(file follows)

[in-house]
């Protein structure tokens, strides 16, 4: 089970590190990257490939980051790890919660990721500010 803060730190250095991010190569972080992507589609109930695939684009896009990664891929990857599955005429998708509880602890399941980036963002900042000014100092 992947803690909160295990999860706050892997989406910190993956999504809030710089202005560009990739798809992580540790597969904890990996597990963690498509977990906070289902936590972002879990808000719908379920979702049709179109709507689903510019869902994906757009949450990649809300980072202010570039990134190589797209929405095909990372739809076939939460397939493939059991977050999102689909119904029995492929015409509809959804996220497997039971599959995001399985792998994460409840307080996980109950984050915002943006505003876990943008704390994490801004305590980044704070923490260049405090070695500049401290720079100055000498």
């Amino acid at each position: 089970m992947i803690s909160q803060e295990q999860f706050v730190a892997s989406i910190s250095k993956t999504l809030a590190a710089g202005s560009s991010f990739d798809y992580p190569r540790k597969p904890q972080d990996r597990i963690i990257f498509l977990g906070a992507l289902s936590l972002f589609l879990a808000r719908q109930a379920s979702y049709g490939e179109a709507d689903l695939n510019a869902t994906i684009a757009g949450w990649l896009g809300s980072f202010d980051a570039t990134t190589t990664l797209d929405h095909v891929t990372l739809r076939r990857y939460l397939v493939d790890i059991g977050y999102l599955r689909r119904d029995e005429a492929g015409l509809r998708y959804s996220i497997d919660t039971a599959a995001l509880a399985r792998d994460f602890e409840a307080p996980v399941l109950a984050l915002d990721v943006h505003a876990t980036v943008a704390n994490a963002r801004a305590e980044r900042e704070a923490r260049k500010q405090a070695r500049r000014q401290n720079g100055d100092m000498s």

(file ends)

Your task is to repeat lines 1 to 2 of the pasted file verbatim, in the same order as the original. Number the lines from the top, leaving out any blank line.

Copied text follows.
[in-house]
């Protein structure tokens, strides 16, 4: 089970590190990257490939980051790890919660990721500010 803060730190250095991010190569972080992507589609109930695939684009896009990664891929990857599955005429998708509880602890399941980036963002900042000014100092 992947803690909160295990999860706050892997989406910190993956999504809030710089202005560009990739798809992580540790597969904890990996597990963690498509977990906070289902936590972002879990808000719908379920979702049709179109709507689903510019869902994906757009949450990649809300980072202010570039990134190589797209929405095909990372739809076939939460397939493939059991977050999102689909119904029995492929015409509809959804996220497997039971599959995001399985792998994460409840307080996980109950984050915002943006505003876990943008704390994490801004305590980044704070923490260049405090070695500049401290720079100055000498």